Current status of Virginia

January 2021

MFS wharf supports in winter mode

A new year begins and the projects continue.  In the Kennebec the dolphins are now in place for the wharf. This turned out to be harder than expected. Ledge was found when driving the piles for the south dolphin so it needed to be moved. Then coming in closer to set the support for the bridge they found only mud.  What we have is now similar to the winter configuration for the wharf, but we expect to leave the bridge in place.

This work was done with the help of the tug Kennebec which is the last of the logging tugs built in Greenville Maine, and was a museum piece itself until rescued back to working on the water.

In the boat yard, Fred ignores the cold to chisel out the holes in the top for the futtocks shrouds. The rest of the rigging crew has been taking a break.

Inside the boatshed work continues on caulking the deck.  This is slow as the number of volunteers has been low, and we are keeping the groups working together as small as possible due to Covid-19. 

Work on the bulwarks continues and we got some more lumber from storm damaged Bowdoin pines.  Some of this will be used for floors in the bilge. The last of the lead keel pieces is in place, but we still need to put in some more bolts.

We are in the process of contracting for the engine and related plumbing and tanks, and for the electricals.  17th century ships did not have these things, but we need them to carry passengers.

Barge with dolphins in place
Historic tug Kennebec helps set the dolphins
Lead keel in place
Fred carving futtock top
Calking the deck

December 2020

Even in winter, work continues in the boatyard

Winter has arrived in the boatyard, but work continues outside just as the shipwrights in 1607 continued on thru the winter. In the Kennebec, piles are being driven to support the wharf.

Inside the boatshed, the process of making the deck waterproof continues.  This calking consists of forcing oakum into the gaps in the deck planking and then sealing it with tar.

The Jane Stevens Visitor Center is closed this winter due to COVID-19 concerns but rigging can be seen between vendors at the Bath Farmers Market on Saturday morning.  Only 17 customers are allowed in the freight shed at a time. A number of the vendors are set up outside, and some are only doing pickup of pre-orders.

Both the freight shed and boathouse can be visited from the comfort of your own computer using our virtual tour.

The plans for the launch of Virginia are still uncertain as COVID is still raging despite our hope for the future.  As we deal with the pandemic of 2020, we should remember that in the years 1607-1610 there was a major pandemic among the native population of Maine.

Pile driving for MFS wharf
Bath Farmers Market with rigging
The slow work of calking the deck continues

November 2020

Maine's First Ship landing on the Kennebec River next to the Bath Freight Shed

Winter is fast approaching and with it a large increase in COVID-19 rates in Maine.  Work on Virginia continues, but with existing teams of volunteers.  We continue to monitor the Maine guidelines to ensure the safety of our volunteers.  The shallop Jane Stevens is back in her tent in the boatyard.

Work on the wharf is starting in the boatyard with a team installing the the  landing.  This is actually a septic tank filled with stones, with a wooden deck.  The permanent parts of the wharf should be in place this year.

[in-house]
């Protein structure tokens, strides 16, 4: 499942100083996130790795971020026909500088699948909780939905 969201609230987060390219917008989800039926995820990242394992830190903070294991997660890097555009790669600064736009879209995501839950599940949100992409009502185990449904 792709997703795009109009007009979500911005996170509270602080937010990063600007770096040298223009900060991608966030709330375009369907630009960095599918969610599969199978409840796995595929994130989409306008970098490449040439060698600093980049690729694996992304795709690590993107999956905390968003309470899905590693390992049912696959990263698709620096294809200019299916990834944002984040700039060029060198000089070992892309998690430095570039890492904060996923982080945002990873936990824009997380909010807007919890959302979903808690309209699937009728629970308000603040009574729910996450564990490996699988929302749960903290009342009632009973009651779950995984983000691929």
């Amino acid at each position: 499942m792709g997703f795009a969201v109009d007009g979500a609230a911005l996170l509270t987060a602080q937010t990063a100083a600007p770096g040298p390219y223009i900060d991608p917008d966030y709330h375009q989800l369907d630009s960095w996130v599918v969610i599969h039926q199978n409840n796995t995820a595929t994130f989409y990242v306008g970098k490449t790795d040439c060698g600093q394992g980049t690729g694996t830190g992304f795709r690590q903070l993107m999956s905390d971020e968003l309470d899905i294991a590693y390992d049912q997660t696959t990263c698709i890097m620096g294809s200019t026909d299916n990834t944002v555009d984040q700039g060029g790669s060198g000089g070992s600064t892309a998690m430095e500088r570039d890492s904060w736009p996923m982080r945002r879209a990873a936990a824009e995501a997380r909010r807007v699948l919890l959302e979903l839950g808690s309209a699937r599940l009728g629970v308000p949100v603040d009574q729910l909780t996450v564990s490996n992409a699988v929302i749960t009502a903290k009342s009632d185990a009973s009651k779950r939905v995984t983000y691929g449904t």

Inside the boathouse, one team is working on the bulwarks with the transom, prow, and port quarter in place.  Another team is working to calk the deck and the smell of tar fills the boathouse.  A third team is working in the engine compartment and will be installing tanks.  Yet another team is installing the lead keel, with 5 or the 6 pieces in place.

In the boatyard, the larger spars are mostly done, but Fred still has some smaller pieces to keep him busy this winter.

In the freight shed, work on the rigging continues, but they will soon need to share space with the Bath Farmers Market. 

wharf base
Installing base of wharf
With bulwarks in place, the full profile of Virginia is visible
All but one of the sections of the lead keel attached
Rigging stored in plain sight getting ready for the farmers market
The smell of tar fills the boathouse
Starting the job of calking the deck

October 2020

Virginia's rudder in the boaryard

Outside in the boatyard, Virginia’s rudder is taking shape, and the initial shaping of the bowsprit is complete.  The Kennebec looks closer as a piece of the fence is down to start work on the wharf.

Inside the boatshed, work continues on the bulwarks, with the prow and transom done, and a lot of planks done on the port quarter.

In the freight shed, rigging work continues.  The tops’l is bent, and work continues on other spars, and the various lines needed.  We have an extra month in the  freight shed as the Bath Famers Market will stay outside thru November.

An interactive 3D virtual tour was made on October 12, so you can see the various pieces of the ship on that day, including the rigging in the freight shed, the deck and below deck in the boatshed, and some spars in the boatyard.  There are also drone shots above the freight shed with the trees in their full fall glory.  The shallop Jane Stevens is now out of the water, but you can see it floating in the current from directly above in the drone view from above the Kennebec.

Work has started on an online exhibit The Art of the Virginia as we continue to adjust to the virtual Covid-19 world.

Installing the bulwarks
The shallop Jane Stevens from above
Tanbark Virginia
Gil Ross - Virginia tanbark sails
First bulwark plank
Deck is done
The engine compartment